August 13, 2013 | by Denise Heady
Sean Kent and Ben Teller were cured of Hodgkin lymphoma. Ryan Compton was cured of acute lymphoblastic leukemia. All three embody what City of Hope does best: Saves lives. And all three shared their stories during the sixth annual ThinkCure Weekend at Dodger Stadium.
Sean Kent: His ordeal began when he began noticing “lots of little tumors” on his neck. Lacking health insurance, he tried to ignore them. When he became too tired to finish a jog, however, he went to a doctor – and was diagnosed with stage III Hodgkin lymphoma. Today, the writer and comedian offers a sometimes wry, but uniquely personal view of cancer. VIDEO (His new series, "Modern Dads," premiers Aug. 18 on A&E.)
Ben Teller: Diagnosed with cancer when he was just 18 years old and finishing up high school, Teller underwent chemotherapy and quickly saw his lymphoma pushed into remission. Left with the impression that cancer wasn’t as bad as he thought, he was blindsided when the disease returned. He's since undergone two blood stem cell transplants. Now cancer-free, he's tackling life as if cancer never happened. VIDEO
Ryan Compton: At just 22 months old, Ryan was diagnosed with an aggressive form of leukemia. He underwent intensive chemotherapy for three and a half years, but the cancer returned with a vengeance just 10 days after Ryan finished the treatment. “It was a different way of living,” his mom, Maggie Compton, tells CBSLA. “You live moment to moment. You can’t think about how is it going to be tomorrow or five years from now. Is he going to be here next week?” Ryan's only hope was a bone marrow transplant. After finding the “perfect donor match,” Ryan is now off all his medications – and tackling his interrupted childhood with enthusiasm.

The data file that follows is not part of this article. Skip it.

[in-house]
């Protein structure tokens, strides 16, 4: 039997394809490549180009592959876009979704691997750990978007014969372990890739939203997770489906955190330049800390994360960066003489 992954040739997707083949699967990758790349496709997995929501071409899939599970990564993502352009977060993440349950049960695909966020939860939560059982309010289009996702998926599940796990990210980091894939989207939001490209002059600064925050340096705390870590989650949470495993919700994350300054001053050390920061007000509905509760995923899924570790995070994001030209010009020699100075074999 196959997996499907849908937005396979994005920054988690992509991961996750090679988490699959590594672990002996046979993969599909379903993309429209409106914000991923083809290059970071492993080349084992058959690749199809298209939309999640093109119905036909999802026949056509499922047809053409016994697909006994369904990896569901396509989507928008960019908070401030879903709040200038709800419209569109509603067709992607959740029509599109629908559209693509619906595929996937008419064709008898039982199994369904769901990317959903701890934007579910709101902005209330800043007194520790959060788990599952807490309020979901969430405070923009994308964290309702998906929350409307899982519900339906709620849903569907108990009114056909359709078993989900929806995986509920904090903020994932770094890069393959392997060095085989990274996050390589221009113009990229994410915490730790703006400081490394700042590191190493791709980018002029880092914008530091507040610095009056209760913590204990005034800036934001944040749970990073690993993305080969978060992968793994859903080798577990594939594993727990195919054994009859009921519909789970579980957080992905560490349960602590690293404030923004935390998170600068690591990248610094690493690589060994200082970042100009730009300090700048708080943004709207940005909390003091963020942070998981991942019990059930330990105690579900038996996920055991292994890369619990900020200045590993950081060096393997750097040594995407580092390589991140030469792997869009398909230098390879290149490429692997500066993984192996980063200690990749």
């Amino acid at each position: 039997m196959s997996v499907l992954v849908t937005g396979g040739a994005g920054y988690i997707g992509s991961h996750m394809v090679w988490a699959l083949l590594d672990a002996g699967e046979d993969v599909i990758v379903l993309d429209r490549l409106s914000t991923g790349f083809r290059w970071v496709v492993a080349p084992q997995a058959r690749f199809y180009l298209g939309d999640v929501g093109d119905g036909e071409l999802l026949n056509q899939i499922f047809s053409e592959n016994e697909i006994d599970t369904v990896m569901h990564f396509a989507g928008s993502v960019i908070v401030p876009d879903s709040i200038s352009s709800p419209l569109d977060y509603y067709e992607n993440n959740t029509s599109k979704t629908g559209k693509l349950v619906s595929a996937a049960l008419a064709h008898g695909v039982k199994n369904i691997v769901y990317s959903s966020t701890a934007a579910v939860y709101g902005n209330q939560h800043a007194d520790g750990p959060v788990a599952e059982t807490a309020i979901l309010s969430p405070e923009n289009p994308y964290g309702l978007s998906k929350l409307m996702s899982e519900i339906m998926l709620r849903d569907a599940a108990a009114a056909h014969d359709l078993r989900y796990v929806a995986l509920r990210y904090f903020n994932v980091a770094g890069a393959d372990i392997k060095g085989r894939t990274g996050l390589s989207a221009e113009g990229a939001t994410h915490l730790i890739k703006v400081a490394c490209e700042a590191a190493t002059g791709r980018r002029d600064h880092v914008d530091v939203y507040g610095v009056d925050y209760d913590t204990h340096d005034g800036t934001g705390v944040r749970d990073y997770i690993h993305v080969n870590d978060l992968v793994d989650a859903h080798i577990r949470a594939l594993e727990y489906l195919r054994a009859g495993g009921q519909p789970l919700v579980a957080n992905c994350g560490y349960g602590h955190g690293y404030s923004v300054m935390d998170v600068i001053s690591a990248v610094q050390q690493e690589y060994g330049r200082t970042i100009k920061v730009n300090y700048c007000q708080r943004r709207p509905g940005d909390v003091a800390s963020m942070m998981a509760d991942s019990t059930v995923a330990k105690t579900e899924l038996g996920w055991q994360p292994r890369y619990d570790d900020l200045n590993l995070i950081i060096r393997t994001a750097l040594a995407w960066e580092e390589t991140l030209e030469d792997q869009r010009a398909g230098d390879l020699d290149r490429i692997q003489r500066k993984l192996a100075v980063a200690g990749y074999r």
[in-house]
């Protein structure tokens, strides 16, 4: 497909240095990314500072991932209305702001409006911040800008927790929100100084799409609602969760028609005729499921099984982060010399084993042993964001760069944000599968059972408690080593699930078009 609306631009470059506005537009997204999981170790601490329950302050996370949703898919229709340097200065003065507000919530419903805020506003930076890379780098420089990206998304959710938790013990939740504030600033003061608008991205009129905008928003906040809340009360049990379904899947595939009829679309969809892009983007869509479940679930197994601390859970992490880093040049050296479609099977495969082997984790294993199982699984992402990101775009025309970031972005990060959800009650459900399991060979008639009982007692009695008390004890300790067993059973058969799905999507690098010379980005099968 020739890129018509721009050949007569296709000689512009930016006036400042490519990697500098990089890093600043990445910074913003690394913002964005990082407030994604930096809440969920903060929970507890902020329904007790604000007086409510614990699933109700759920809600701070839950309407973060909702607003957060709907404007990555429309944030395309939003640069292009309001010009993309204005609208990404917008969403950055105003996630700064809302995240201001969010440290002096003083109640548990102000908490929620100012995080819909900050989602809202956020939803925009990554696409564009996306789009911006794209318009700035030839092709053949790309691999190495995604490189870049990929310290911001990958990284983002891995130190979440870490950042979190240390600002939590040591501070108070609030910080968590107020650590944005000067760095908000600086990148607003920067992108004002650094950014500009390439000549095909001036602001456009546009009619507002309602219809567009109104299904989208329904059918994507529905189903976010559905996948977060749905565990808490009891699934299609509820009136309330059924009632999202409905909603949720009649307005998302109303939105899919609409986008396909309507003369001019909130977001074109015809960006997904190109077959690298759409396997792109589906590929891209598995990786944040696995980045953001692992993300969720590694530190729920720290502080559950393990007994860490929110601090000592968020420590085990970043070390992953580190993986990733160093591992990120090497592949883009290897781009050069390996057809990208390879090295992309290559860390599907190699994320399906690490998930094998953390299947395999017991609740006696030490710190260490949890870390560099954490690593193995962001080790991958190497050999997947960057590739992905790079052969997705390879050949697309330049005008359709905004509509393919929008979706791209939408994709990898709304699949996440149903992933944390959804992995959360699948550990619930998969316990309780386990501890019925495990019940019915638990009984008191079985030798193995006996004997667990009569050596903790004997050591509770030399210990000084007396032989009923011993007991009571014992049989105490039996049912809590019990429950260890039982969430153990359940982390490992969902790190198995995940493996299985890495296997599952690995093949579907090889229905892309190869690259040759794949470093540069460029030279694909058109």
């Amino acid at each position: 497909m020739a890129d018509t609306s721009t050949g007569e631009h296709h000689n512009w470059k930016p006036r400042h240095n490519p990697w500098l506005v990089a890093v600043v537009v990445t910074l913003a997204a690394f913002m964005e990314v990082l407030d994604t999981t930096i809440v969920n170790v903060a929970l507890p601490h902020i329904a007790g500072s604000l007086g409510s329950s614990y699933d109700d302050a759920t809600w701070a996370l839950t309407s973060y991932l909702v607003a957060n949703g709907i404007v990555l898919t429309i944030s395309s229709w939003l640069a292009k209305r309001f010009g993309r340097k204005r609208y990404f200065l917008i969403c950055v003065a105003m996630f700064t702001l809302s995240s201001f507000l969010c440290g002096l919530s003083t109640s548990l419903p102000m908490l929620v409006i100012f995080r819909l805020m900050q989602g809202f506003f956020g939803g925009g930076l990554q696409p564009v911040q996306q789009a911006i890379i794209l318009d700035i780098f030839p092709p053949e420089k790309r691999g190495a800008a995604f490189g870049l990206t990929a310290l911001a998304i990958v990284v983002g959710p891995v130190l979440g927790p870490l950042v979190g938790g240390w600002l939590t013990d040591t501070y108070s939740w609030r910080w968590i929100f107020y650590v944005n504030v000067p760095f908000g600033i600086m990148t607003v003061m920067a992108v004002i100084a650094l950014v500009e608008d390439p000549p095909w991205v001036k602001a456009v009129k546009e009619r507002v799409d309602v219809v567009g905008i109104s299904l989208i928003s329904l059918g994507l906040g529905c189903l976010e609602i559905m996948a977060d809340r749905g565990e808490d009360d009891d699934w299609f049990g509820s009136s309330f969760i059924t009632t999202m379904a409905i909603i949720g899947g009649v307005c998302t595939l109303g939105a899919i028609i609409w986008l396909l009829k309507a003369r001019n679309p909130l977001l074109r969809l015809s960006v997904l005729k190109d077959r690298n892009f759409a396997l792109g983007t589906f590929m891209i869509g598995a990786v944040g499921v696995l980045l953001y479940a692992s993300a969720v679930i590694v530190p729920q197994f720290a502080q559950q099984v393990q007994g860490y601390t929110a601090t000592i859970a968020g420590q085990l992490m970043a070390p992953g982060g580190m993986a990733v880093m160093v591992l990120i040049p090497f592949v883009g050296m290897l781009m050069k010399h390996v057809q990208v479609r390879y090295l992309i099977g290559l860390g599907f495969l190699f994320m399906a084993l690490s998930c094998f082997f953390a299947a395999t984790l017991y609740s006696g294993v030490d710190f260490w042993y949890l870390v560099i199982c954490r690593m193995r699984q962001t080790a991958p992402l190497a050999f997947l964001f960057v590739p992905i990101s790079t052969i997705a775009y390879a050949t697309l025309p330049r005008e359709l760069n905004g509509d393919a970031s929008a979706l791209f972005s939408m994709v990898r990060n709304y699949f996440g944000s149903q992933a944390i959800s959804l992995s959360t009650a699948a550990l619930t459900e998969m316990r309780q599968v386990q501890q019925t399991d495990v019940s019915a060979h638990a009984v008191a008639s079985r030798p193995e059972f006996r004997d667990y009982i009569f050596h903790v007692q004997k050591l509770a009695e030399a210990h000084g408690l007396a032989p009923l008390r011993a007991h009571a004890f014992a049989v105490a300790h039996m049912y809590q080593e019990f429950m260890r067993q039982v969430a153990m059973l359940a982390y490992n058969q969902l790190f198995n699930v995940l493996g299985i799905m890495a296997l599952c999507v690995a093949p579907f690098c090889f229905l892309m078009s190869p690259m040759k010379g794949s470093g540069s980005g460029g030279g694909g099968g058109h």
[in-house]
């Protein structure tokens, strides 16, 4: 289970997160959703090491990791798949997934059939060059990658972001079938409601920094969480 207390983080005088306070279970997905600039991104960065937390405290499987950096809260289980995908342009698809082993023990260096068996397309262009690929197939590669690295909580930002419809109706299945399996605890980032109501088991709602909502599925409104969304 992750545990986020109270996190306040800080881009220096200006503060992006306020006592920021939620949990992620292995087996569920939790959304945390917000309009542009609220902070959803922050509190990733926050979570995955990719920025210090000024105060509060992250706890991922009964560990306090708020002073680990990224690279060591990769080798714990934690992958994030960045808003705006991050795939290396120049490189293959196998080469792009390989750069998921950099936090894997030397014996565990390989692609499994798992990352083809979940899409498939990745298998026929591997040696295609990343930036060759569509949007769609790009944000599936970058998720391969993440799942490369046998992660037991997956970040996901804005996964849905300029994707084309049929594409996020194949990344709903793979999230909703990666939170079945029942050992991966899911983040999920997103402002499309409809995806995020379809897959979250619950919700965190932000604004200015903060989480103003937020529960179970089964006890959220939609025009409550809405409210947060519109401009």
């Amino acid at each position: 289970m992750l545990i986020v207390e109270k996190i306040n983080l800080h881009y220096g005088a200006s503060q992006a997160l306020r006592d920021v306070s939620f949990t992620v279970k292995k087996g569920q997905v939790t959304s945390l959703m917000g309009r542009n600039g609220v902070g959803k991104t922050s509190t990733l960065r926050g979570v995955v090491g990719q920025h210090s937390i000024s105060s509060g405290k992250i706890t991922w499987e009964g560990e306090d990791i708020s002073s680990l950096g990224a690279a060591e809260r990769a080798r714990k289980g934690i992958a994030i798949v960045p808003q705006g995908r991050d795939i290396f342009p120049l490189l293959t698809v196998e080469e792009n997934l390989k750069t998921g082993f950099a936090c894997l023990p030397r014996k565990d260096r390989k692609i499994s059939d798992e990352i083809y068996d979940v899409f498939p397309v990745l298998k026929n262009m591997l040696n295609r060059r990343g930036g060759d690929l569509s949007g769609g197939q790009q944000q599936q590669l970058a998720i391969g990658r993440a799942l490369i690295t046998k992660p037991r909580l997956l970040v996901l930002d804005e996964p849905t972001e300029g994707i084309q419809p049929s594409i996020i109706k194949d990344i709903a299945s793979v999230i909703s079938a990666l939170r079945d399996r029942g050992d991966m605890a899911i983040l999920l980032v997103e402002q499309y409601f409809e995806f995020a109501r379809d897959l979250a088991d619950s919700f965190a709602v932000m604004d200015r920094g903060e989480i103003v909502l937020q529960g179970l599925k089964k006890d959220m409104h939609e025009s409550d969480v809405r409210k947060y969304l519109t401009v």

During the ThinkCure event, held this past weekend, the Dodgers didn’t just ask these former patients to share their stories. They also asked their fans to make a difference in the fight against cancer by supporting research at City of Hope and Children’s Hospital Los Angeles.
The fans stepped up. Some donated directly to ThinkCure, a community-based nonprofit organization that helps raise money for cancer research. Others bid on Dodger memorabilia and special experiences such as meeting broadcaster Vin Scully or a trip to the Dodgers' Spring Training home at Camelback Ranch.Over the past five years, the annual ThinkCure event has provided a total of $1.8 million in research grants to the two hospitals, setting the stage for medical breakthroughs.
One of the founders of ThinkCure, Dr. Stephen J. Forman, M.D., the Francis & Kathleen McNamara Distinguished Chair in Hematology and Hematopoietic Cell Transplantation at City of Hope, summed up the impact of research on diseases such as Hodgkin’s lymphoma and other cancers.
“We come to work every day thinking ‘cure,’” said Forman in an interview with CBS. “Anybody ever cured of cancer can thank the scientists and clinicians who did the work that led to the therapy that led to the treatment that led to their return to their home, their family and their work, their life.”
At City of Hope, those thanks keep coming.